3. My husband and I just had a baby so I stay home a lot with him. We walk downtown or in nearby towns every day and have short visits with friends-within-walking distance on our evening walk each night. We stay home and play too or go to friend’s homes or parks and play. I have given up many activities I would normally do, (including a lot of freelance working) especially activities in the evening because I like to give the baby a routine. I now do the same thing every day with variance within the basic structure. Sometimes it seems boring, and sometimes I wish I could go out or travel like before. But when I really feel how I am feeling, it isn’t boring. It is rhythmic. Like life’s heartbeat. What feels sad is actually when others rush past and are not in this rhythm. And I find that more people ARE in this rhythm than you might imagine in a fast society like ours: the old men who hang out in front of the cafe; the kids walking by who say “Look, a baby!”; some other mothers who stroll with us, the older ladies where my grandmother lives, and my grandmother who might even say “Is this my baby?”; and the random person working in the store, the cafe or walking on the street. You just never know who will be stopped by the sight of a baby to be happy in the moment, which is after all what staying home is all about.

  4. Staying at home does not signify detachment. If anything, it affords one the opportunity for careful focus, clear thinking, and attentive wakefulness.

    The distractions of over committing, external scheduling, attention- robbing media, the discontinuous modalities of modern life can be stress inducing minimally, and a buzz-kill mostly.

    Stay at home, and own your life, consciousness and awake mind.

  5. Thanks for this great article. Let’s just be careful when we talk about staying home that we don’t forget the privilege and the pleasure (and the incredible value!) of being part of a global community. It’s not just globalization – it’s also an opportunity for cultural exchange.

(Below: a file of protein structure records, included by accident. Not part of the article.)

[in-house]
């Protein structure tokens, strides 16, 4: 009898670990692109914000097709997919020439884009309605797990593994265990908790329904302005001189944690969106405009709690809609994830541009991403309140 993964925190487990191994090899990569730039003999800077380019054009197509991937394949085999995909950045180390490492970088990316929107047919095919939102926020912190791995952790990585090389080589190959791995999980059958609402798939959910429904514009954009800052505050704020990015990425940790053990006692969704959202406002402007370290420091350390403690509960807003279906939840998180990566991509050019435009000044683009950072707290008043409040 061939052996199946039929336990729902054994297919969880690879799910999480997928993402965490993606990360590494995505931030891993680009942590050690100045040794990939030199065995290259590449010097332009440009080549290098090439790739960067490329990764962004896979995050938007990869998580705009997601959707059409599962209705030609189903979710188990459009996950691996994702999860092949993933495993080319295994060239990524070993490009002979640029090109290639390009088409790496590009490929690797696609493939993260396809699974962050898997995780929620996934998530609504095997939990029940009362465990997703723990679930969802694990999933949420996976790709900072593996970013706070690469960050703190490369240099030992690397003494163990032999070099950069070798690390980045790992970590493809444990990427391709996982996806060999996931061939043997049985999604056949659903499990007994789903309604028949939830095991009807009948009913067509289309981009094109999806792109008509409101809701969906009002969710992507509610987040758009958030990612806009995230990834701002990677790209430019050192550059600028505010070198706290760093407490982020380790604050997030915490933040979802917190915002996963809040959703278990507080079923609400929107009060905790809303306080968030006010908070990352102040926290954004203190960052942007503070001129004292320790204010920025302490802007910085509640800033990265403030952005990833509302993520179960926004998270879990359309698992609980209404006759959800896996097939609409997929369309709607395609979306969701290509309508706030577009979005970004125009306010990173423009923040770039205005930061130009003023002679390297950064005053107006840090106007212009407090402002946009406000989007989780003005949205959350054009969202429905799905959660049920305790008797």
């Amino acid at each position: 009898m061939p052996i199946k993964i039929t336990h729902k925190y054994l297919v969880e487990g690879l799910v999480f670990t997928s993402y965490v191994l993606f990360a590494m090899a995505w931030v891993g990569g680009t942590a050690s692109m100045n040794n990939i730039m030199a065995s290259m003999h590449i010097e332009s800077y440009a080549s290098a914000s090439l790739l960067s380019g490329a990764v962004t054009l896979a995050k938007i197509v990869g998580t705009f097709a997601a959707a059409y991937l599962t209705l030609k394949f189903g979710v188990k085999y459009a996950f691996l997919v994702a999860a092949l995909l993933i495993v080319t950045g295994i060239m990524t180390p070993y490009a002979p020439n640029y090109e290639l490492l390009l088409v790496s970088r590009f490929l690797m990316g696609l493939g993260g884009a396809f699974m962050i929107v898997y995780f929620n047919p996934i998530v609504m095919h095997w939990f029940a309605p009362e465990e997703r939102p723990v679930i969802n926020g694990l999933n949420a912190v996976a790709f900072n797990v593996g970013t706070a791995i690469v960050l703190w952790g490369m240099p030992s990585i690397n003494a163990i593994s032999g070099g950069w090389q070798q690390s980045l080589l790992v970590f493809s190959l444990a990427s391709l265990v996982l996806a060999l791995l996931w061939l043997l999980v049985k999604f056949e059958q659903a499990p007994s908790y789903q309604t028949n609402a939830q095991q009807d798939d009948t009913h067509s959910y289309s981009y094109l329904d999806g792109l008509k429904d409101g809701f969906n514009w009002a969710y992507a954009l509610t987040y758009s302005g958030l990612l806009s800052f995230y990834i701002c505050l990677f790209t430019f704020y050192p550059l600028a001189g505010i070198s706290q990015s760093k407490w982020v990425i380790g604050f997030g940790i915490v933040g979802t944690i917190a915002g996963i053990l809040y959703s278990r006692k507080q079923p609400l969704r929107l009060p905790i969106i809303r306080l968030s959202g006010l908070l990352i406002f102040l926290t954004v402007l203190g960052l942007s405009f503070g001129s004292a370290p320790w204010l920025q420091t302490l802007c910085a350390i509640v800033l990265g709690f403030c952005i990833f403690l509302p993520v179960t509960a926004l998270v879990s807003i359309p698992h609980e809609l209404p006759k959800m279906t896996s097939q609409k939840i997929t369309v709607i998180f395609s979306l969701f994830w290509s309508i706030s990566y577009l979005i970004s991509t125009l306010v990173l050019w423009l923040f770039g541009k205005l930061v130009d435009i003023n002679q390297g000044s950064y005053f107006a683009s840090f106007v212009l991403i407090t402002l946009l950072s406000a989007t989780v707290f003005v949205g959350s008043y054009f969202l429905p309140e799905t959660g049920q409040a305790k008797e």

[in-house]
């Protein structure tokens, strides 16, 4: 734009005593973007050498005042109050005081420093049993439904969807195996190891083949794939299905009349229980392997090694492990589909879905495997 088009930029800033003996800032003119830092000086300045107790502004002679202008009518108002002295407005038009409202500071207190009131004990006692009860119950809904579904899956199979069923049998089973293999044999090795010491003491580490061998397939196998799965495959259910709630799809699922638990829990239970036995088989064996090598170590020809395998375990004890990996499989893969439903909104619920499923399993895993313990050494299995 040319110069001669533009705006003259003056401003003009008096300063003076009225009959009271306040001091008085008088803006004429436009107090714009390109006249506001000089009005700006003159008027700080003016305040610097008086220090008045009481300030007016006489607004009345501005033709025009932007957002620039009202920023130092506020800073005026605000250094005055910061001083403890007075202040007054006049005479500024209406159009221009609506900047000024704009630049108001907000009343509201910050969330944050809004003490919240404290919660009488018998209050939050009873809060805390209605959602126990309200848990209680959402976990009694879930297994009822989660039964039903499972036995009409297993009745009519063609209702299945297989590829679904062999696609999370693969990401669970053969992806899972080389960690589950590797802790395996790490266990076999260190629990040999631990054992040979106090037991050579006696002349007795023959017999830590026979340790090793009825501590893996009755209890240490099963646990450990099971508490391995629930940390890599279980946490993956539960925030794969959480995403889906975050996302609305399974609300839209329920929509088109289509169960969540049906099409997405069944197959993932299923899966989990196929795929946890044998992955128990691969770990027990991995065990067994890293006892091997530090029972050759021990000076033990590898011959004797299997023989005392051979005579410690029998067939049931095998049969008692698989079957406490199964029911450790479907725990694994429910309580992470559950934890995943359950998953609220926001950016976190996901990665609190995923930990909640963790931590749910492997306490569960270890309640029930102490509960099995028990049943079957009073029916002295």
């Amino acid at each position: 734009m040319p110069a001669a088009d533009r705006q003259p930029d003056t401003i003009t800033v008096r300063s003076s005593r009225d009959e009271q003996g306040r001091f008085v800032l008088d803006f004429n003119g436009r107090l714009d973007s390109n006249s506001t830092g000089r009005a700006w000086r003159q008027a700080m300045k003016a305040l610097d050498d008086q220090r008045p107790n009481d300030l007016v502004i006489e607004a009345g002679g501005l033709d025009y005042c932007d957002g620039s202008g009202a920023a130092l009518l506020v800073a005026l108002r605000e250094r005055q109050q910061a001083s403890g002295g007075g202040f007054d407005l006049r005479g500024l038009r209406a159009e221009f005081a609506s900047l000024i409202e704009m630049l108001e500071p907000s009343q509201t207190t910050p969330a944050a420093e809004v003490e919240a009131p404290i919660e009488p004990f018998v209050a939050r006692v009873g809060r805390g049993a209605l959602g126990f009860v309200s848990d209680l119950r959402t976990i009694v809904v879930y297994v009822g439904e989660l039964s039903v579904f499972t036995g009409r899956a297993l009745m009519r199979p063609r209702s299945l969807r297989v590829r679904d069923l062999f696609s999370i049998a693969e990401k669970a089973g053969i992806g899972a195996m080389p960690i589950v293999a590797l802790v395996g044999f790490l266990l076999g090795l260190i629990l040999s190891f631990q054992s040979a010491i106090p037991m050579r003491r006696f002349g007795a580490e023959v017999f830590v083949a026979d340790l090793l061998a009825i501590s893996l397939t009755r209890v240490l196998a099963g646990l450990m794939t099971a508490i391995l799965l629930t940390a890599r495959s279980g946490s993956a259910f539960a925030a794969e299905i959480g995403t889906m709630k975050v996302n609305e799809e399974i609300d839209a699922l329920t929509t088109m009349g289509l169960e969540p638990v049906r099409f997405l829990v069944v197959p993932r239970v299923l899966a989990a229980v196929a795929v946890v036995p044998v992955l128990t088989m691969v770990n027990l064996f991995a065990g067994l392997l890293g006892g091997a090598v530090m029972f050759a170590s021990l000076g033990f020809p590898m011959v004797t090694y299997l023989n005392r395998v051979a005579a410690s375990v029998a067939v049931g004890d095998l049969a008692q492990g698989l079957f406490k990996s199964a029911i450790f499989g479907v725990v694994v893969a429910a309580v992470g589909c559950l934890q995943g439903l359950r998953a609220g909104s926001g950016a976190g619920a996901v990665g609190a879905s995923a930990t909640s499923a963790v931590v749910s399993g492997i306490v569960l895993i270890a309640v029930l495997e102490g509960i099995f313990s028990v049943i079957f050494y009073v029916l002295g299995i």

Does anyone out there know the citation for the Gary Snyder quote? I’ve been searching for it for months. Thanks.

  6. It is wonderful to be able to stay home. Home helps one regroup and focus on self. When we care for ourselves we are better equipped to care for others. I stay home when I need to recharge. Most important our family has made a choice to live in the city. We can bike, walk, or take public transportation to anyplace we need to go. It was the best choice I have ever made. Our community garden has been productive this season! Trading has replaced some transactions in our lives. I feel much more connected to our world.

  7. I am so grateful for this article which resonates so strongly for me, and all the comments. I am so grateful for my VW diesel Jetta, a marvel of engineering. I am so grateful that I can sell it next month. I am so grateful that I own a sweet little mountain bike and live in a community that has public transport. Staying home, and going out slowly, is a joy. For their sake and the Earth’s, hopefully soon more people will know this.

  8. My grandfather came to the SF Bay Area because he could work at a living wage. He bought a small place with a storefront below. He rode his bicycle to the cinema where he was a union projectionist. He raised five children with my grandmother Andrea.